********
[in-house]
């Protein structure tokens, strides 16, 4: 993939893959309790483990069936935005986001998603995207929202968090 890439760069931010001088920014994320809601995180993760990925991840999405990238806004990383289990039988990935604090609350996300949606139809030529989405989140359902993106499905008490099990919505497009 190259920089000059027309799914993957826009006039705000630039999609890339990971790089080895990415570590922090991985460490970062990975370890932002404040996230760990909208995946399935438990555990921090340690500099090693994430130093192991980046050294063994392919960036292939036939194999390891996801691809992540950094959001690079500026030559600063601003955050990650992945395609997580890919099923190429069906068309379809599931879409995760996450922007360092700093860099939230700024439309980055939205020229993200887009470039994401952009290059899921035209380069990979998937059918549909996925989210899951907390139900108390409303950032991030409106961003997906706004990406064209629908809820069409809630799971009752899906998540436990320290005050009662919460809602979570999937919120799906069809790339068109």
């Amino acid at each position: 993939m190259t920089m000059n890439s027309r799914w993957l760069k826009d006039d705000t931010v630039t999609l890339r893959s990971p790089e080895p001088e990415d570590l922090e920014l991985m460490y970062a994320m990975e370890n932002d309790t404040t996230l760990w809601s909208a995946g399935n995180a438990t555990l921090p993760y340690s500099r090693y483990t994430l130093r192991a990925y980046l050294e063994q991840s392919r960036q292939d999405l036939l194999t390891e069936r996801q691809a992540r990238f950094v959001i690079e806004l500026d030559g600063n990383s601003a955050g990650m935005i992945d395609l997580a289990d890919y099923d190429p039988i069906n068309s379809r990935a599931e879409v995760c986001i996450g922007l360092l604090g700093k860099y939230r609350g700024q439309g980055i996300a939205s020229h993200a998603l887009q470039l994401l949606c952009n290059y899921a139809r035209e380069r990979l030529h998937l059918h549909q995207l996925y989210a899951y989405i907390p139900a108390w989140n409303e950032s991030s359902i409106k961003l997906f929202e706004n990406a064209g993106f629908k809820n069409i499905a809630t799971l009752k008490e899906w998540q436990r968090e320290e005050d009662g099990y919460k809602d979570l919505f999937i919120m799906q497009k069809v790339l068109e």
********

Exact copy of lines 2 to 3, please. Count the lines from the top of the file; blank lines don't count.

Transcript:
């Protein structure tokens, strides 16, 4: 993939893959309790483990069936935005986001998603995207929202968090 890439760069931010001088920014994320809601995180993760990925991840999405990238806004990383289990039988990935604090609350996300949606139809030529989405989140359902993106499905008490099990919505497009 190259920089000059027309799914993957826009006039705000630039999609890339990971790089080895990415570590922090991985460490970062990975370890932002404040996230760990909208995946399935438990555990921090340690500099090693994430130093192991980046050294063994392919960036292939036939194999390891996801691809992540950094959001690079500026030559600063601003955050990650992945395609997580890919099923190429069906068309379809599931879409995760996450922007360092700093860099939230700024439309980055939205020229993200887009470039994401952009290059899921035209380069990979998937059918549909996925989210899951907390139900108390409303950032991030409106961003997906706004990406064209629908809820069409809630799971009752899906998540436990320290005050009662919460809602979570999937919120799906069809790339068109």
């Amino acid at each position: 993939m190259t920089m000059n890439s027309r799914w993957l760069k826009d006039d705000t931010v630039t999609l890339r893959s990971p790089e080895p001088e990415d570590l922090e920014l991985m460490y970062a994320m990975e370890n932002d309790t404040t996230l760990w809601s909208a995946g399935n995180a438990t555990l921090p993760y340690s500099r090693y483990t994430l130093r192991a990925y980046l050294e063994q991840s392919r960036q292939d999405l036939l194999t390891e069936r996801q691809a992540r990238f950094v959001i690079e806004l500026d030559g600063n990383s601003a955050g990650m935005i992945d395609l997580a289990d890919y099923d190429p039988i069906n068309s379809r990935a599931e879409v995760c986001i996450g922007l360092l604090g700093k860099y939230r609350g700024q439309g980055i996300a939205s020229h993200a998603l887009q470039l994401l949606c952009n290059y899921a139809r035209e380069r990979l030529h998937l059918h549909q995207l996925y989210a899951y989405i907390p139900a108390w989140n409303e950032s991030s359902i409106k961003l997906f929202e706004n990406a064209g993106f629908k809820n069409i499905a809630t799971l009752k008490e899906w998540q436990r968090e320290e005050d009662g099990y919460k809602d979570l919505f999937i919120m799906q497009k069809v790339l068109e």